“And what of the fact that God will restore the fallen tent of David, as it is written, ‘In that day I will restore David’s fallen tent’? This means that the whole world will be one family (Hebr. agudah, ‘organisation’ or ‘body of people’), as Zephaniah (3:9) promises: ‘Then will I purify the lips of the peoples, that all of them may call on the name af the LORD and serve him shoulder to shoulder’.”15
    We can see from these citations too that Jewish Messianic expectation often carries an eschatological emphasis.))

    This is an example of how looking up and analyzing messianic issues in Judaism sometimes leads me to find Messianic Biblical references.

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    1. I bet I can find a messianic prophecy in any chapter of the Old Testament! Test me. Give me any chapter in the OT and I will give you a messianic prophecy, Racko.

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      1. Your challenge is interesting because belief in Messiah is one of the defining required teachings of rabbinic Judaism, yet I talked with one Israeli skeptic on the Skeptics Forum who claimed that the concept of Messiah is not anywhere in Tanakh. I pointed to Isaiah 9 in agreement with rabbinical understanding of the Messianic implication in the chapter, and she replied that it isn’t Messianic, because it speaks of the person in the past tense when it says that the Lord called him the Prince of Peace, etc.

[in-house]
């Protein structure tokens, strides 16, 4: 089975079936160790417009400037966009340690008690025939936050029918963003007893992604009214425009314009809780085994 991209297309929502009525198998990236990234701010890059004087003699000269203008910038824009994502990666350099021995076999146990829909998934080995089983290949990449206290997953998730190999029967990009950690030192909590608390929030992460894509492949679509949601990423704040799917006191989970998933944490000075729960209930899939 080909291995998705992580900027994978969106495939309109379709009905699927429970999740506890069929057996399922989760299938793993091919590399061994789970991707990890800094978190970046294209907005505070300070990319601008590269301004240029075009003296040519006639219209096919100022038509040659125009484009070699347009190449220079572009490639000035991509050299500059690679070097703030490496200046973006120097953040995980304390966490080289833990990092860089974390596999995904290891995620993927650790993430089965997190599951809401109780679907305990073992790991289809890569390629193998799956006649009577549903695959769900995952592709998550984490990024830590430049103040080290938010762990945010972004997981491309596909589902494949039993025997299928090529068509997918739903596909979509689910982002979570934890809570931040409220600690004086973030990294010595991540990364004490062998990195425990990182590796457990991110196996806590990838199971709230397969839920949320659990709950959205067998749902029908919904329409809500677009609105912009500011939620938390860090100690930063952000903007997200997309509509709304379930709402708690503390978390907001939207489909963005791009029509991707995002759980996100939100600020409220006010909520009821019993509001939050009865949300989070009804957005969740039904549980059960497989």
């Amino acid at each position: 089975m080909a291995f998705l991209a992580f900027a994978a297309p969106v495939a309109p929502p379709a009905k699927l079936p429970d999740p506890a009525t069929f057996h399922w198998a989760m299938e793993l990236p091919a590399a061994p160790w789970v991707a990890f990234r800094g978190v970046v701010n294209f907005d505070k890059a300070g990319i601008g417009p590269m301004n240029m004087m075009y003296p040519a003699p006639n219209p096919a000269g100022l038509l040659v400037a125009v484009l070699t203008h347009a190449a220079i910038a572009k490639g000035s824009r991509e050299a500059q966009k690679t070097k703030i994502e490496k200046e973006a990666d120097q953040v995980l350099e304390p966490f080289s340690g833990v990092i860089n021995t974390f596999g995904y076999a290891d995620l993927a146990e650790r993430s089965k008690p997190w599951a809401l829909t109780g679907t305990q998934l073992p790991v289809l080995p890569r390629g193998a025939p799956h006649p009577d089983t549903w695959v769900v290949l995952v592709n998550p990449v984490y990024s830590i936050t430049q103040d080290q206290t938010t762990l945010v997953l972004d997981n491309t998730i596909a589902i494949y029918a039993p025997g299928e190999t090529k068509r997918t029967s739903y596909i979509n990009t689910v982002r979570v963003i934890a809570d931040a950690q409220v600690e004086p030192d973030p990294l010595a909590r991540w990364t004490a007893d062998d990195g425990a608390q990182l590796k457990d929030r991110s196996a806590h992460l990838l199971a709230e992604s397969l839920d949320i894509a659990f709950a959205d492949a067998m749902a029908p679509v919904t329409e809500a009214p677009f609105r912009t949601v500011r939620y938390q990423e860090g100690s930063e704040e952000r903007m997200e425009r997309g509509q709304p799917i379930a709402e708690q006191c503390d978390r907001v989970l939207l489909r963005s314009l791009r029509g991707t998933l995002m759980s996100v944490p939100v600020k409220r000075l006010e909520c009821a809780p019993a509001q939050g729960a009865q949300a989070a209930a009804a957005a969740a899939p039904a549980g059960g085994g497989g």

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          1. I am curious if there are any passages whose messianic nature is beyond dispute for a hardcore skeptic.

            I think that it’s beyond dispute that Tanakh teaches belief in life after death, like in Isaiah 26. But I came across skeptics claiming that an afterlife is not in the OT.

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            1. I believe that ever since the Babylonian captivity and the destruction of the Davidic dynasty, there have been Jews who have yearned for an “anointed one” (messiah) to defeat the foreign overlords, restore an independent Israel, and place a Davidic descendant on the throne of David. Their yearning led them to write poetry and stories about a hoped-for future restoration of Israel. Some of those futuristic poems and stories were later seen as “divine prophecies” by Jews centuries later. So, yes, I believe there are messianic predictions in the OT. However, most of these predictions are vague, the primary prediction being that the “anointed one” will rule over Israel and that there will be world peace…which of course has yet to happen…if ever.

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          2. I believe that the Messiah concept existed under David, like when Nathan told him that God would give one of his descendants a kingship with endless dominion and a throne that lasts forever (paraphrasing from memory). Those like the Israeli skeptic I expect would say that this is talking about Solomon, but I don’t think so because of the heightened language.